At 22, I am happy to say that I’m finally happy. The struggle is still there every day, of course. Typical thoughts of, “do these eyeliner wings make me look edgy or crazy,” and, “are my calves really big or is it this mirror” still creep in. What’s different is that instead of turning to a magazine for confirmation, I turn to myself and what’s already glorious about my mind, soul and body. Focusing on ability, what we have, and simply how beautiful all bodies are creates infectious positivity. Once we realize happiness isn’t attached to anything but our own perception, life gets a lot easier to swallow. Just like that pad thai.
Time left with the fall
and hasn’t ticked since
even though snow
lays like spoiled linens.
“You’ll always be a part of me,”
but I don’t want to be remembered
I want to be with you.
I want to be
In this purgatory,
this hiccup of seasons,
you’ve split me in two,
and passed me to another,
like a communion wafer
I’m sick with
“I’ll be there with you,”
but your voice is so far away,
full of snow
as it melts into
water reddened with clay.
“I won’t let go,” you say,
but you do
I know I am
I used to believe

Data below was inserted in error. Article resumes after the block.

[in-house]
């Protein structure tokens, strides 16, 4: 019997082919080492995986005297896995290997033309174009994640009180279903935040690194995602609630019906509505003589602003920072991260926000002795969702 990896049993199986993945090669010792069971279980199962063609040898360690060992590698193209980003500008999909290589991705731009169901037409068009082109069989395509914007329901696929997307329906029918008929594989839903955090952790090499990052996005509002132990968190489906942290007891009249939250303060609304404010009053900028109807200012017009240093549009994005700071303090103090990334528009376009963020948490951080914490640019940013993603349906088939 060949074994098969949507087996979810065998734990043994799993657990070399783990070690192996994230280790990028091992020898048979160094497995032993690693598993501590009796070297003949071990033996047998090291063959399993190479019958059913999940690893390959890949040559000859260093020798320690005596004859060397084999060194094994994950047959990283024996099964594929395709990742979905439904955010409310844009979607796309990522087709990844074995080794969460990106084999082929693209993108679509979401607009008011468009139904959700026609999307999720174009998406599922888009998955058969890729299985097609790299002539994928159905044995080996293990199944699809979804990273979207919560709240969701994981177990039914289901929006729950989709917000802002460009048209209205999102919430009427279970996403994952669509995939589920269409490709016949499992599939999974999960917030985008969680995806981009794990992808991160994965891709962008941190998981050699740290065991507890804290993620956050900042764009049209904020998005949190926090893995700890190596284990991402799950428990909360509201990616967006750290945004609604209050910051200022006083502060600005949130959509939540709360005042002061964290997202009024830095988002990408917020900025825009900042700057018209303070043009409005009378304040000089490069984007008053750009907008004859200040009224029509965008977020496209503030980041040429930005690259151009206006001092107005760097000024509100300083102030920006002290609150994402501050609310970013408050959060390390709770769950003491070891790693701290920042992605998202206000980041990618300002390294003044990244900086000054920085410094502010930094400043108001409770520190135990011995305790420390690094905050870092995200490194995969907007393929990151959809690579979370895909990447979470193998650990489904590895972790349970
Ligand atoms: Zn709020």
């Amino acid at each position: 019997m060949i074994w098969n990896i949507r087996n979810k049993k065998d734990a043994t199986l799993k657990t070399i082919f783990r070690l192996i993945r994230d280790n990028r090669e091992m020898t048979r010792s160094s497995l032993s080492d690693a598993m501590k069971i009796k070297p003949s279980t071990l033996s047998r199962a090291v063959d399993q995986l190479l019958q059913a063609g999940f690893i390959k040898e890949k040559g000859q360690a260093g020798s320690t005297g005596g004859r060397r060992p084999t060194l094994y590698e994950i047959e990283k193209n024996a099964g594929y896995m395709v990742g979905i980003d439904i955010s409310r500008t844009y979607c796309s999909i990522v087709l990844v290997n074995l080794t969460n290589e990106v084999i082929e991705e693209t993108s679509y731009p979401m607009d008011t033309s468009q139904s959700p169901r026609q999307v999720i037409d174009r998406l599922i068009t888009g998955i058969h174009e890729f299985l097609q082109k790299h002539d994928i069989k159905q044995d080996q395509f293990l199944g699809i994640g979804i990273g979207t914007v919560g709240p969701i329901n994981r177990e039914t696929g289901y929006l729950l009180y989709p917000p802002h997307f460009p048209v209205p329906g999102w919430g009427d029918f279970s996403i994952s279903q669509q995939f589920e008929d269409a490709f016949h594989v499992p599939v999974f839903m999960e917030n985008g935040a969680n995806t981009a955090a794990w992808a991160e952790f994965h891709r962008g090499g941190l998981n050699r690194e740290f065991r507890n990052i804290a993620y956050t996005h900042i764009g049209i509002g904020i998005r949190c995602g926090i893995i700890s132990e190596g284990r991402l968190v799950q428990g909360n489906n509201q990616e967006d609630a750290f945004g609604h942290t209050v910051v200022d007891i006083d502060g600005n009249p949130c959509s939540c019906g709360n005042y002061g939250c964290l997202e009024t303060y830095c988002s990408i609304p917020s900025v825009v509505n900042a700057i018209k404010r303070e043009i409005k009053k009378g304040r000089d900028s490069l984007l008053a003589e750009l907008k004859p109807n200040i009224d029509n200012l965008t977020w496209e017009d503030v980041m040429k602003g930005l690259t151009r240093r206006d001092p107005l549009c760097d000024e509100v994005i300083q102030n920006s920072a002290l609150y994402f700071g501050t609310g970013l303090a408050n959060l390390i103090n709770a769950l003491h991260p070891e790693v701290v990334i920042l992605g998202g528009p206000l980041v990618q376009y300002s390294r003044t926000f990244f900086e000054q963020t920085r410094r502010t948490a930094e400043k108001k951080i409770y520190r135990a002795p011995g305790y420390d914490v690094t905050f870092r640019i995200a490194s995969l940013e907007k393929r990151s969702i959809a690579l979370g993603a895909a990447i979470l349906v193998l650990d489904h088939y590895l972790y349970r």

that no one could know you
the way I did.
That no one could wear bruises
on their hips
from where your’s had slid into their’s,
like two glaciers intercepting
to carve out a lake
like the one we scratched into my belly.
The one we filled
with your stories
of slaps and baby rabbits.
But now there are others
who will find the places
to make you smile
to make you laugh
that laugh that turned you
into a child
clutching a pillow, hiding your face
waiting to start.
I will no longer be
“the most beautiful girl you met in real life”,
as you said,
adding the last part
as if you’d have more lives.
And silly me,
because even then
I write this poem
in the margins of a bible
nestled under a hymnal,
knowing it will be lost
as soon as the service ends.
And it offends them –